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Samsung Aura R70

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Back in March we looked at the Samsung Aura R20 notebook, which provided staggeringly good value for money, as well as a shiny black finish that belied its budget roots. Back then I was aware that there was more to come from the Aura range, and today, in line with the launch of Intel’s new Santa Rosa platform, I’m casting my eye over the new R70. This particular article will however be a preview, since the R70 in my possession is a very early sample, sent directly from Korea – I will be writing a full review of the UK retail spec machine in the next couple of weeks.
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One thing’s for sure about Intel’s new Santa Rosa platform – it’s going to bring some key benefits to notebook users. A few weeks ago I wrote an in depth feature on Santa Rosa, so if you haven’t heard about Intel’s new and improved Centrino, take a look at that. But today notebook manufacturers are actually allowed to announce products based on the new Centrino Duo and Centrino Pro standards, which should mean that you’ll be able to buy hardware very soon.

However, despite the fact that Santa Rosa adds a plethora of great features to the notebook computer, it’s important to remember that not all of them are mandatory – something that became very clear when review samples started to arrive in the lab. So, although Samsung’s R70 is based on the new Centrino Duo platform, it actually lacks some of the more cutting edge features, but to be fair to Samsung, it’s also a complete bargain, like the R20 before it.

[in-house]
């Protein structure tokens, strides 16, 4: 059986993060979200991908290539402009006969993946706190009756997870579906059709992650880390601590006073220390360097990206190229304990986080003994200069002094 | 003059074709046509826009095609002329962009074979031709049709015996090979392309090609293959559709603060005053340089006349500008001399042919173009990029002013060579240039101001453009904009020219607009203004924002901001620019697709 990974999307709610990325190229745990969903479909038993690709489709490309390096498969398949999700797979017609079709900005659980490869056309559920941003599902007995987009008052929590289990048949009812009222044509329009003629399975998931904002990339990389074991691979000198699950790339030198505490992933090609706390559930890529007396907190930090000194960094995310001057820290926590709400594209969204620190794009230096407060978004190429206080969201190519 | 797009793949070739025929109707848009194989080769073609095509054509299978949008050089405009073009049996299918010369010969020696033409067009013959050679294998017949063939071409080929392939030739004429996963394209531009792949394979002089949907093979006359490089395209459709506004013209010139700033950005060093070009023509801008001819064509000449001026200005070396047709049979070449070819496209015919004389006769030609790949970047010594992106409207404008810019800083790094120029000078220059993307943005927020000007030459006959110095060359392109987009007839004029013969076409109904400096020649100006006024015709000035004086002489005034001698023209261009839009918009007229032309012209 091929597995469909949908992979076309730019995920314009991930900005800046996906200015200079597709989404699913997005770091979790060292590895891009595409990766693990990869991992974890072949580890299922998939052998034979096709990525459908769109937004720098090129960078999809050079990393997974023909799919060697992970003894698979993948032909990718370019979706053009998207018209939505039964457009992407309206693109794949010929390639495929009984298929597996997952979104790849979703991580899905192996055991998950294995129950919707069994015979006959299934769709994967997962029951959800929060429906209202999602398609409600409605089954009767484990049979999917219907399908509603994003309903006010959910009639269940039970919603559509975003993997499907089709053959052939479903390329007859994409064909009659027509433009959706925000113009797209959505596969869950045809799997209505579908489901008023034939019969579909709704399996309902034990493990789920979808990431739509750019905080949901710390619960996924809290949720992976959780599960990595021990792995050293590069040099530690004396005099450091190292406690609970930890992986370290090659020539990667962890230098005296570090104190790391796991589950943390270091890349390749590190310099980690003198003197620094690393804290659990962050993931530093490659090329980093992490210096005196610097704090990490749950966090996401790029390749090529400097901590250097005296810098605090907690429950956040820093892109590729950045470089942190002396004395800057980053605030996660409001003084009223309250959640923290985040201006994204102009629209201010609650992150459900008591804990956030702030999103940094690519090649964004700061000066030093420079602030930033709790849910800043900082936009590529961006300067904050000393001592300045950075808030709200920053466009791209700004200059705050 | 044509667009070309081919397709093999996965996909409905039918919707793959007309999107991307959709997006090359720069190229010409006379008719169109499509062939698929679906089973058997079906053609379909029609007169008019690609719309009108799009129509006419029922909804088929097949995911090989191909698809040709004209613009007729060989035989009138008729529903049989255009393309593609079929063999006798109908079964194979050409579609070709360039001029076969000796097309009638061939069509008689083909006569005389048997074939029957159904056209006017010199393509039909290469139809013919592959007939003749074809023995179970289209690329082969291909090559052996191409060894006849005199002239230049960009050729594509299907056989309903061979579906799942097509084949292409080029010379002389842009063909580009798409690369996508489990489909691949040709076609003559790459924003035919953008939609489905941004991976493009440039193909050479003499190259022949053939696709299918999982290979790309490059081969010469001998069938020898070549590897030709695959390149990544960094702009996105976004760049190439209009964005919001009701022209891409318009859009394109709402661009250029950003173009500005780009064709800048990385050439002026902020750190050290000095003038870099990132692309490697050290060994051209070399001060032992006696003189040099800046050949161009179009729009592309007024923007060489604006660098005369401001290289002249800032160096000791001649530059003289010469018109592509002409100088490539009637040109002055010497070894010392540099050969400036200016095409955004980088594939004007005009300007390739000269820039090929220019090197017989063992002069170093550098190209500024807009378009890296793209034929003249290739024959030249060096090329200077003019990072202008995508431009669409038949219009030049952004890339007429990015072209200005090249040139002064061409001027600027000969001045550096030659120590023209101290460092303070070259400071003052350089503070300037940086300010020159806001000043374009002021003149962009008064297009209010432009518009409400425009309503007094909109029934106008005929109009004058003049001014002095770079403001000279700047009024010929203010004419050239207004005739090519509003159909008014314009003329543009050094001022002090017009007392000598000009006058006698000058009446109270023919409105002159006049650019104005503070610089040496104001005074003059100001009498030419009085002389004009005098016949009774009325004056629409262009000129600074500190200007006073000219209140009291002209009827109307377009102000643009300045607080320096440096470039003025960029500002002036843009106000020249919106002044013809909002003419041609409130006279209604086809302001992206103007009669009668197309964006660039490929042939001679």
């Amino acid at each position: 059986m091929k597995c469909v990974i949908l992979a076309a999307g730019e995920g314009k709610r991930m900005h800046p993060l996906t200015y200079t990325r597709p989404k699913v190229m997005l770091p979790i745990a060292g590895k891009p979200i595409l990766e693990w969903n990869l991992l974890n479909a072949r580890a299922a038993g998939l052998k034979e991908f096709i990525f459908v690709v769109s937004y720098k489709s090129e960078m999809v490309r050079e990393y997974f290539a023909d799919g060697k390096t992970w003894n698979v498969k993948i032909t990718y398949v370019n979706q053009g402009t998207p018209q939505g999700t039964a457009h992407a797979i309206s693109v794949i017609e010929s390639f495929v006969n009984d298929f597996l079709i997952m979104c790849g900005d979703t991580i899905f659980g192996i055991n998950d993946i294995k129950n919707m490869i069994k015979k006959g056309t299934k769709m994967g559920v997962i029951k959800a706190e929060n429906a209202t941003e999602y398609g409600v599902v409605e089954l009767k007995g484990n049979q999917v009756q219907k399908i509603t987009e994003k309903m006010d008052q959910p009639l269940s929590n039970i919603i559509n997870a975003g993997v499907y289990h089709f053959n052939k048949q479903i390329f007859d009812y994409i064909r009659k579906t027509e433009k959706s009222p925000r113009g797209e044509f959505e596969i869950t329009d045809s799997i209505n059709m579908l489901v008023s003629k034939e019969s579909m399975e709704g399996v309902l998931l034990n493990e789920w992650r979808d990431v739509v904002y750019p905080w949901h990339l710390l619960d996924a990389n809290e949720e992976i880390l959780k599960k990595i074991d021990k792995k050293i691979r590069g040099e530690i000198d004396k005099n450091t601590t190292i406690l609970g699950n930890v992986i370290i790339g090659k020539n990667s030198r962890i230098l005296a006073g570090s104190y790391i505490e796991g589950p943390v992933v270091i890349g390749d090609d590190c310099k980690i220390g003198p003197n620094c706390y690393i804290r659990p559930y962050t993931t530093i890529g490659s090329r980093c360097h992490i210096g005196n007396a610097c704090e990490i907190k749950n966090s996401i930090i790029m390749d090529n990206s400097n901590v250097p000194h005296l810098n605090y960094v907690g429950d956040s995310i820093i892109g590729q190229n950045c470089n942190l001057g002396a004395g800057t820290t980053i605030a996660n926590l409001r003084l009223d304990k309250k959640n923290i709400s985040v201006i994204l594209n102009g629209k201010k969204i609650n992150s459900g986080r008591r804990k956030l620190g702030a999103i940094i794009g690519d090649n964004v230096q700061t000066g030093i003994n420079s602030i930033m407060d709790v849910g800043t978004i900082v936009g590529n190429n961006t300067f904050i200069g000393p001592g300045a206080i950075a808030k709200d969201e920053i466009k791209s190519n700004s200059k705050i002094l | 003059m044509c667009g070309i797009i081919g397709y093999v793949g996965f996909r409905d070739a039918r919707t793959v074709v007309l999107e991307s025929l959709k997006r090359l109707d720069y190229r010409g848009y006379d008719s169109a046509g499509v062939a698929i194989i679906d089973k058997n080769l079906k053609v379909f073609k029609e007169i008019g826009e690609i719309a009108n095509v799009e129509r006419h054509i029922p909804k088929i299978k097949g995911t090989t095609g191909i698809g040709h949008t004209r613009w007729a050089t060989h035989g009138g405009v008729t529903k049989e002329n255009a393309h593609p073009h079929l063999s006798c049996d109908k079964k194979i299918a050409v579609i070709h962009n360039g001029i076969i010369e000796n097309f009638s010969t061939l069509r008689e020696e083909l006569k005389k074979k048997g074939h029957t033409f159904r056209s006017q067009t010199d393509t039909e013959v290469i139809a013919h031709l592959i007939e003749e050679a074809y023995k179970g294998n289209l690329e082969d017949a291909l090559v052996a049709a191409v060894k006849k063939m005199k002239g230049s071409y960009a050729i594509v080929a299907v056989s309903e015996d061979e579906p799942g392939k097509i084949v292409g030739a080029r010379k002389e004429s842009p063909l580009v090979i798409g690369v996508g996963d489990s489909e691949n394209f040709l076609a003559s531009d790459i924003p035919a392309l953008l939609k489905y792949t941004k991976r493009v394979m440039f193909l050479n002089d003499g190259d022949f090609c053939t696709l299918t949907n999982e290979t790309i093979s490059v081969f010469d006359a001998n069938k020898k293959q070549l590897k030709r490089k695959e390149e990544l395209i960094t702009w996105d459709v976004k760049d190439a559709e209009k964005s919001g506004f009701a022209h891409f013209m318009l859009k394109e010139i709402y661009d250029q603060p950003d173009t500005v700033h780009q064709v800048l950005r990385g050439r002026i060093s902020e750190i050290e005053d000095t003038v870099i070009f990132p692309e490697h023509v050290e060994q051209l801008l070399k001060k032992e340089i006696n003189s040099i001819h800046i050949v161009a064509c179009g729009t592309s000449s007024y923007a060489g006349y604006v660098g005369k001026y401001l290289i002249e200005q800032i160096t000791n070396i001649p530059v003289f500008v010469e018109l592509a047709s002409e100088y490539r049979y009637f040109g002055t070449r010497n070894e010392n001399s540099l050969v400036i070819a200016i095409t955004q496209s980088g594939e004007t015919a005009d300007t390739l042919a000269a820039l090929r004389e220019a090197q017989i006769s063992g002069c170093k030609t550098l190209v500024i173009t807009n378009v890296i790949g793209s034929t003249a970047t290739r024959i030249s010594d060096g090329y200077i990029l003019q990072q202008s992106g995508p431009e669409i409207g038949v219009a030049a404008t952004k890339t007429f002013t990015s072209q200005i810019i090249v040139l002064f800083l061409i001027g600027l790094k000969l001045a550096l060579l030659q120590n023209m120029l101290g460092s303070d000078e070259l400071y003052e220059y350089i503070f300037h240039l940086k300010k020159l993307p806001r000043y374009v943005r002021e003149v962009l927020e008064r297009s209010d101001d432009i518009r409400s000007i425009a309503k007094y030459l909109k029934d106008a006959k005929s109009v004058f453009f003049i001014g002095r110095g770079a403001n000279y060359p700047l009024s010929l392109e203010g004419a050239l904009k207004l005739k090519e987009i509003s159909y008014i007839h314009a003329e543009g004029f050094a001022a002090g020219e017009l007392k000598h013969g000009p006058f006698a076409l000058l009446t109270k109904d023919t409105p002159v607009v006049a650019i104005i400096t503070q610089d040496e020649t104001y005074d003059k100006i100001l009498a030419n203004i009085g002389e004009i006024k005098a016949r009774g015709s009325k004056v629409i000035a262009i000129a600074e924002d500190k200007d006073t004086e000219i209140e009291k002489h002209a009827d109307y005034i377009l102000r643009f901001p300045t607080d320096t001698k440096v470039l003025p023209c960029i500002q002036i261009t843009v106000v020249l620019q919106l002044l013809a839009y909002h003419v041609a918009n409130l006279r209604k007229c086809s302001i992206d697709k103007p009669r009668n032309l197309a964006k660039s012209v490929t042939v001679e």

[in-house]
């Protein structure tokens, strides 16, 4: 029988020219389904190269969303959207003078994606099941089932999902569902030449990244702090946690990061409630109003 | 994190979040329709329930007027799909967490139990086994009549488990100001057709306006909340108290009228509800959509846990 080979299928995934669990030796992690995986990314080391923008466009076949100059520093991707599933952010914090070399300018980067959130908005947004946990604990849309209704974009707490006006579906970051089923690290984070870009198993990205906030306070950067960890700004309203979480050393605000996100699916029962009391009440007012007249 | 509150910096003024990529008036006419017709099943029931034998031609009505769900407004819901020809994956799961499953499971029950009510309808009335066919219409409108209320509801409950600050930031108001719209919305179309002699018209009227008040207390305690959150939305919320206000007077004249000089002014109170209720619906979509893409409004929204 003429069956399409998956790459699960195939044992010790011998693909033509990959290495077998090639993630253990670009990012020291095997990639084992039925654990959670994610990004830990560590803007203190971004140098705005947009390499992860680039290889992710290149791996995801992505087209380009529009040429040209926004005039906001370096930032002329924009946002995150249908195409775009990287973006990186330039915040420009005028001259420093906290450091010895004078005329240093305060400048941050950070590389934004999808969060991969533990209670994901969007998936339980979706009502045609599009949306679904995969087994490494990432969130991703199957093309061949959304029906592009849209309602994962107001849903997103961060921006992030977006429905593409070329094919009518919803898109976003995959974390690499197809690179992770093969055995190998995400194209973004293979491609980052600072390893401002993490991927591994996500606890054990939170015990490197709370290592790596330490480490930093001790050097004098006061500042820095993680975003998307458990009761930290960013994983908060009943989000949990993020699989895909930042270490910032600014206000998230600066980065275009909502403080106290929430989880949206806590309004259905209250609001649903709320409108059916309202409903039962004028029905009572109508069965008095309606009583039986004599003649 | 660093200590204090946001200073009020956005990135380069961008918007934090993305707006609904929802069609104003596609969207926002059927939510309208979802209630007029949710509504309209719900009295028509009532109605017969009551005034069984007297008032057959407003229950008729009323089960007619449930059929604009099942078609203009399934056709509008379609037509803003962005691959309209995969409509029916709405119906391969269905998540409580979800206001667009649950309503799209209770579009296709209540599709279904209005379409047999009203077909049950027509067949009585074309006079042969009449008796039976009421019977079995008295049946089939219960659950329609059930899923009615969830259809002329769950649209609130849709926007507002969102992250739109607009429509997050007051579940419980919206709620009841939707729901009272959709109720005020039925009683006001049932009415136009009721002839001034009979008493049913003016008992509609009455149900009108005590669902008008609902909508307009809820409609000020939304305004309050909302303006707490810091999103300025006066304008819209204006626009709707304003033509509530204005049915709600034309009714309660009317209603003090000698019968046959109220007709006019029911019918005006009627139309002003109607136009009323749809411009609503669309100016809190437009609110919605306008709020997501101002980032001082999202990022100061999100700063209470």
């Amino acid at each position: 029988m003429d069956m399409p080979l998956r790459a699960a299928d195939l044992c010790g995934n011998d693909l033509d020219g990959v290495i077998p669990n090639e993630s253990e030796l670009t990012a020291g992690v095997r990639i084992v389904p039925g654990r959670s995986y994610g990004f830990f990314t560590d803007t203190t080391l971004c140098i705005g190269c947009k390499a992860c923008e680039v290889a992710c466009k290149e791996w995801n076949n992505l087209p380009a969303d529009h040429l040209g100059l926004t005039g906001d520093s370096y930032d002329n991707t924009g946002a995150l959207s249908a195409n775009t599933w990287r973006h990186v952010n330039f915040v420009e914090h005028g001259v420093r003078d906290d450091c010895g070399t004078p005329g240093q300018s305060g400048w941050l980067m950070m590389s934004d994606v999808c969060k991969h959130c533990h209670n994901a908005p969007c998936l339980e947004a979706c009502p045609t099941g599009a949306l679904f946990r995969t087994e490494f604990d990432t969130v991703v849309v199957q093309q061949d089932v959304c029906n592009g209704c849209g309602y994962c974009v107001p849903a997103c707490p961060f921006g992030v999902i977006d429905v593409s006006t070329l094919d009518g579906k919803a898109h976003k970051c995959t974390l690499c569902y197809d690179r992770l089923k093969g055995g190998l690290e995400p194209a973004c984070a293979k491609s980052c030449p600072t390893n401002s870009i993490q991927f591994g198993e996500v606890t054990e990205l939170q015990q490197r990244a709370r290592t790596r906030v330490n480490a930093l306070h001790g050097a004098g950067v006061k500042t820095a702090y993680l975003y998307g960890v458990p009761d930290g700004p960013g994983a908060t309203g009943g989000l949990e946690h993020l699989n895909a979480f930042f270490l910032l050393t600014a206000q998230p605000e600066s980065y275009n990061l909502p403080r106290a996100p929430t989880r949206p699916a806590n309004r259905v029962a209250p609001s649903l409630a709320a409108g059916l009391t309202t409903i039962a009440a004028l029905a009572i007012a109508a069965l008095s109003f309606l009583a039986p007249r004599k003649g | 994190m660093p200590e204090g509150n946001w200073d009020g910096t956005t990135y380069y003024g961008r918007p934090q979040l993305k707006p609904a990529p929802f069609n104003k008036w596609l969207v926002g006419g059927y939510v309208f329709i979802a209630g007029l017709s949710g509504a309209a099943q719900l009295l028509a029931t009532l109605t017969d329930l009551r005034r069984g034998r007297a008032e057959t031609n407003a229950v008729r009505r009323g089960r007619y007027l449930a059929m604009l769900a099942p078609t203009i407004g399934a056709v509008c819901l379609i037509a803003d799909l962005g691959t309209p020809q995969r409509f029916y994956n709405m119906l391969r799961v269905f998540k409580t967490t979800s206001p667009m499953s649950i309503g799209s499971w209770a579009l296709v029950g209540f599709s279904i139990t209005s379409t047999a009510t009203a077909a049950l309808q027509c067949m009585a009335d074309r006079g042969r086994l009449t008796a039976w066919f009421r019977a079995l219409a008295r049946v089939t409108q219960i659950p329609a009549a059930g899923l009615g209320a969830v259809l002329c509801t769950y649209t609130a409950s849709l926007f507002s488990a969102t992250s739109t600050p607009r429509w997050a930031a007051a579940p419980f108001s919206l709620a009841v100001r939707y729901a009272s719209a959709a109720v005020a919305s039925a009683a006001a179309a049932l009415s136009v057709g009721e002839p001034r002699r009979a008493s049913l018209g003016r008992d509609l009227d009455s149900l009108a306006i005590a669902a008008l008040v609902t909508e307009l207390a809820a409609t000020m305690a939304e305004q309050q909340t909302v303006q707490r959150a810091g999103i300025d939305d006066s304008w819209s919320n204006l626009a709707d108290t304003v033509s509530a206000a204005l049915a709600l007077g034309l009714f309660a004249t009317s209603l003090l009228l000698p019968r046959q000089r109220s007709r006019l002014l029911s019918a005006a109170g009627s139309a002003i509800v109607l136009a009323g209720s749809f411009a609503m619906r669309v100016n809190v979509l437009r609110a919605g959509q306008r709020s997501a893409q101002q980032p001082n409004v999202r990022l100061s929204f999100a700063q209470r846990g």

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So let’s start with which bits of the Santa Rosa platform Samsung has picked for the R70. First up, there’s the new Core 2 Duo chip – in this instance a T7100 clocked at 1.8GHz and sporting 2MB of shared cache across both cores. This chip sits at the lower end of Intel’s latest Core 2 Duo range, but it’s a wise choice when you consider the price point that Samsung wanted to hit with this notebook. It’s also worth remembering that this latest incarnation of the Merom chip has some nifty new features, like Enhanced Deeper Sleep state, to prolong battery life while the CPU is idle. While one of the best new features is Enhanced Dynamic Acceleration, which allows the CPU to overclock one core when the other is idle, making it better for hammering through single threaded applications.
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The pre-production sample that I was sent actually had a T7300 chip inside, running at 2.0 GHz and sporting 4MB of shared cache. Obviously this meant that my R70 is a bit swifter than the initial production units will be, but Samsung will no doubt release a high-end version with this faster chip at a later date. Likewise, the sample in front of me is running Windows Vista Ultimate, while the retail units will come pre-loaded with Windows Vista Home Premium instead – one of the perils of getting the first sample off the production line is that it often doesn’t match the retail spec!

The new CPU is backed up by the latest incarnation of Intel’s 965 Express chipset which now supports an 800MHz front side bus – this means that the T7300 CPU in this R70 only requires a 10x multiplier to reach its 2GHz core frequency rather than the 12x multiplier it needed previously. The FSB can also switch dynamically now, so if you’re on battery power and not running anything too demanding, the FSB will throttle back to save battery life.

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